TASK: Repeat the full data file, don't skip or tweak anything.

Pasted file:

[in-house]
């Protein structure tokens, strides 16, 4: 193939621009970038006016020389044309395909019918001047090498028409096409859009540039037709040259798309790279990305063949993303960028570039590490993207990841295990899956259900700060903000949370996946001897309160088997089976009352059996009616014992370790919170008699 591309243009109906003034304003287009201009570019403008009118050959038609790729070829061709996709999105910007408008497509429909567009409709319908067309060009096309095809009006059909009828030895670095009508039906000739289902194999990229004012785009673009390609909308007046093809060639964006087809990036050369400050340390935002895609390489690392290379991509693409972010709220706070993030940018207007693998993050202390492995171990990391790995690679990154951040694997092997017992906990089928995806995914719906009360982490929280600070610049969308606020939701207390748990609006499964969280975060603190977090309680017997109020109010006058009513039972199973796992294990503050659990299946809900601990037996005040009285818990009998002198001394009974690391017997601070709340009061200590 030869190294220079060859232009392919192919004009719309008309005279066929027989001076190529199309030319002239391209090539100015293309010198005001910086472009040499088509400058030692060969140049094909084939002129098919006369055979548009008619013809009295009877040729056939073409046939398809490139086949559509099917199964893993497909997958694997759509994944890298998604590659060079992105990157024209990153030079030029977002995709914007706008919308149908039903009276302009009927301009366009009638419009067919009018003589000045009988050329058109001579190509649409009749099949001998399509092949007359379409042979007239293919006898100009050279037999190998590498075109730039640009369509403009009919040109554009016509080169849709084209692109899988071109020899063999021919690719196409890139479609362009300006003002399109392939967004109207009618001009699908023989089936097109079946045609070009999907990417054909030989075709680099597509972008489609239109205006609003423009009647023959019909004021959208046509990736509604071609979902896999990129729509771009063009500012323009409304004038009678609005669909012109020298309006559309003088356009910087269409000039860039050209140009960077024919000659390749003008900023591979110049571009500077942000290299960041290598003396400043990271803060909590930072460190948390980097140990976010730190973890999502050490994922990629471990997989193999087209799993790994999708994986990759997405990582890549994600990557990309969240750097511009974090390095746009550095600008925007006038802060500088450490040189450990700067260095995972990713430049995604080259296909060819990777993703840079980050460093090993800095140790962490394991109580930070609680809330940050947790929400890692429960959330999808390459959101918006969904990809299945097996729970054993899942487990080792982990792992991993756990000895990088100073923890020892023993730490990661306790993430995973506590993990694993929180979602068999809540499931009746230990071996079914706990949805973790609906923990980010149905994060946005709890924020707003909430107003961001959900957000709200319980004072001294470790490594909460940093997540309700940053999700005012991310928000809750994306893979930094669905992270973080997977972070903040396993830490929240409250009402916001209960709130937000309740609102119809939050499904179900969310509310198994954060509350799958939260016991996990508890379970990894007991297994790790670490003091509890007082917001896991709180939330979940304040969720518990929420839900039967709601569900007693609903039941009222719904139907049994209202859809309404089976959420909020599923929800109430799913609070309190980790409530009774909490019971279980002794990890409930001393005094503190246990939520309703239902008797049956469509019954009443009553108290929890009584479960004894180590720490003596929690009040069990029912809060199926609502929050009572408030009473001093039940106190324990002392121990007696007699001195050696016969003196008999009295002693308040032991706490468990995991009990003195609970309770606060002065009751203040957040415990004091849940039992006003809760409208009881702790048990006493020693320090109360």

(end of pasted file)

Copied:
[in-house]
């Protein structure tokens, strides 16, 4: 193939621009970038006016020389044309395909019918001047090498028409096409859009540039037709040259798309790279990305063949993303960028570039590490993207990841295990899956259900700060903000949370996946001897309160088997089976009352059996009616014992370790919170008699 591309243009109906003034304003287009201009570019403008009118050959038609790729070829061709996709999105910007408008497509429909567009409709319908067309060009096309095809009006059909009828030895670095009508039906000739289902194999990229004012785009673009390609909308007046093809060639964006087809990036050369400050340390935002895609390489690392290379991509693409972010709220706070993030940018207007693998993050202390492995171990990391790995690679990154951040694997092997017992906990089928995806995914719906009360982490929280600070610049969308606020939701207390748990609006499964969280975060603190977090309680017997109020109010006058009513039972199973796992294990503050659990299946809900601990037996005040009285818990009998002198001394009974690391017997601070709340009061200590 030869190294220079060859232009392919192919004009719309008309005279066929027989001076190529199309030319002239391209090539100015293309010198005001910086472009040499088509400058030692060969140049094909084939002129098919006369055979548009008619013809009295009877040729056939073409046939398809490139086949559509099917199964893993497909997958694997759509994944890298998604590659060079992105990157024209990153030079030029977002995709914007706008919308149908039903009276302009009927301009366009009638419009067919009018003589000045009988050329058109001579190509649409009749099949001998399509092949007359379409042979007239293919006898100009050279037999190998590498075109730039640009369509403009009919040109554009016509080169849709084209692109899988071109020899063999021919690719196409890139479609362009300006003002399109392939967004109207009618001009699908023989089936097109079946045609070009999907990417054909030989075709680099597509972008489609239109205006609003423009009647023959019909004021959208046509990736509604071609979902896999990129729509771009063009500012323009409304004038009678609005669909012109020298309006559309003088356009910087269409000039860039050209140009960077024919000659390749003008900023591979110049571009500077942000290299960041290598003396400043990271803060909590930072460190948390980097140990976010730190973890999502050490994922990629471990997989193999087209799993790994999708994986990759997405990582890549994600990557990309969240750097511009974090390095746009550095600008925007006038802060500088450490040189450990700067260095995972990713430049995604080259296909060819990777993703840079980050460093090993800095140790962490394991109580930070609680809330940050947790929400890692429960959330999808390459959101918006969904990809299945097996729970054993899942487990080792982990792992991993756990000895990088100073923890020892023993730490990661306790993430995973506590993990694993929180979602068999809540499931009746230990071996079914706990949805973790609906923990980010149905994060946005709890924020707003909430107003961001959900957000709200319980004072001294470790490594909460940093997540309700940053999700005012991310928000809750994306893979930094669905992270973080997977972070903040396993830490929240409250009402916001209960709130937000309740609102119809939050499904179900969310509310198994954060509350799958939260016991996990508890379970990894007991297994790790670490003091509890007082917001896991709180939330979940304040969720518990929420839900039967709601569900007693609903039941009222719904139907049994209202859809309404089976959420909020599923929800109430799913609070309190980790409530009774909490019971279980002794990890409930001393005094503190246990939520309703239902008797049956469509019954009443009553108290929890009584479960004894180590720490003596929690009040069990029912809060199926609502929050009572408030009473001093039940106190324990002392121990007696007699001195050696016969003196008999009295002693308040032991706490468990995991009990003195609970309770606060002065009751203040957040415990004091849940039992006003809760409208009881702790048990006493020693320090109360």